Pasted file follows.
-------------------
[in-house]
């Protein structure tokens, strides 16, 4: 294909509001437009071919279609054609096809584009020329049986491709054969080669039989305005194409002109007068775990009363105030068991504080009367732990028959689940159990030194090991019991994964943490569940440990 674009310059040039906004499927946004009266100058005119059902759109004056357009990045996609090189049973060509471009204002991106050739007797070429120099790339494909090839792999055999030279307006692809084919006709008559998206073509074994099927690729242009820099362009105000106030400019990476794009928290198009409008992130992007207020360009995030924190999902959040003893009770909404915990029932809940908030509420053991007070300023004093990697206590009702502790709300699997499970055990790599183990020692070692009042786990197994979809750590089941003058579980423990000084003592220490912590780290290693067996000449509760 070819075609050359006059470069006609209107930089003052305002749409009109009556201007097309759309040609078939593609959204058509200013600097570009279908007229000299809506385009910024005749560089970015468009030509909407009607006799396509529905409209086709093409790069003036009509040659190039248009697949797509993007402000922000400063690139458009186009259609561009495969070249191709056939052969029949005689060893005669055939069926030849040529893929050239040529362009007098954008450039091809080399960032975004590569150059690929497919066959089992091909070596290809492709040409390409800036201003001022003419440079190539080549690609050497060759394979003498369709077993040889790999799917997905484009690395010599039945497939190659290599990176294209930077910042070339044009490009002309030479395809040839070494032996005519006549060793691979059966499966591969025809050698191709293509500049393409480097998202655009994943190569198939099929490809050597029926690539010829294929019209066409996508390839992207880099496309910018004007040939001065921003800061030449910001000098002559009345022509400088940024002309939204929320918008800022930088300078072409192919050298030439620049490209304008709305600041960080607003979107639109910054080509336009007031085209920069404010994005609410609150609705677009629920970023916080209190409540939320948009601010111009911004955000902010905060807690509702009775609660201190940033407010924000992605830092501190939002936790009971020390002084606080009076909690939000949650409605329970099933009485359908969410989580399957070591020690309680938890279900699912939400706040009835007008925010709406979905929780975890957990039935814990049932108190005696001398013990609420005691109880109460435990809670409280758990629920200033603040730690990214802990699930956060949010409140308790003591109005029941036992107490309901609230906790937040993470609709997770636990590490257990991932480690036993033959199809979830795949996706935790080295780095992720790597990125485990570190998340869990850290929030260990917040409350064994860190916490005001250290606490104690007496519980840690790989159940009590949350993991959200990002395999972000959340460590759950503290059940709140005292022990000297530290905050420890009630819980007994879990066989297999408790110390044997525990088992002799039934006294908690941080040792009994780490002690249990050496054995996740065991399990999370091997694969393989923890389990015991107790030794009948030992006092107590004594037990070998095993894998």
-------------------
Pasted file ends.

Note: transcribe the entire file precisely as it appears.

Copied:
[in-house]
């Protein structure tokens, strides 16, 4: 294909509001437009071919279609054609096809584009020329049986491709054969080669039989305005194409002109007068775990009363105030068991504080009367732990028959689940159990030194090991019991994964943490569940440990 674009310059040039906004499927946004009266100058005119059902759109004056357009990045996609090189049973060509471009204002991106050739007797070429120099790339494909090839792999055999030279307006692809084919006709008559998206073509074994099927690729242009820099362009105000106030400019990476794009928290198009409008992130992007207020360009995030924190999902959040003893009770909404915990029932809940908030509420053991007070300023004093990697206590009702502790709300699997499970055990790599183990020692070692009042786990197994979809750590089941003058579980423990000084003592220490912590780290290693067996000449509760 070819075609050359006059470069006609209107930089003052305002749409009109009556201007097309759309040609078939593609959204058509200013600097570009279908007229000299809506385009910024005749560089970015468009030509909407009607006799396509529905409209086709093409790069003036009509040659190039248009697949797509993007402000922000400063690139458009186009259609561009495969070249191709056939052969029949005689060893005669055939069926030849040529893929050239040529362009007098954008450039091809080399960032975004590569150059690929497919066959089992091909070596290809492709040409390409800036201003001022003419440079190539080549690609050497060759394979003498369709077993040889790999799917997905484009690395010599039945497939190659290599990176294209930077910042070339044009490009002309030479395809040839070494032996005519006549060793691979059966499966591969025809050698191709293509500049393409480097998202655009994943190569198939099929490809050597029926690539010829294929019209066409996508390839992207880099496309910018004007040939001065921003800061030449910001000098002559009345022509400088940024002309939204929320918008800022930088300078072409192919050298030439620049490209304008709305600041960080607003979107639109910054080509336009007031085209920069404010994005609410609150609705677009629920970023916080209190409540939320948009601010111009911004955000902010905060807690509702009775609660201190940033407010924000992605830092501190939002936790009971020390002084606080009076909690939000949650409605329970099933009485359908969410989580399957070591020690309680938890279900699912939400706040009835007008925010709406979905929780975890957990039935814990049932108190005696001398013990609420005691109880109460435990809670409280758990629920200033603040730690990214802990699930956060949010409140308790003591109005029941036992107490309901609230906790937040993470609709997770636990590490257990991932480690036993033959199809979830795949996706935790080295780095992720790597990125485990570190998340869990850290929030260990917040409350064994860190916490005001250290606490104690007496519980840690790989159940009590949350993991959200990002395999972000959340460590759950503290059940709140005292022990000297530290905050420890009630819980007994879990066989297999408790110390044997525990088992002799039934006294908690941080040792009994780490002690249990050496054995996740065991399990999370091997694969393989923890389990015991107790030794009948030992006092107590004594037990070998095993894998």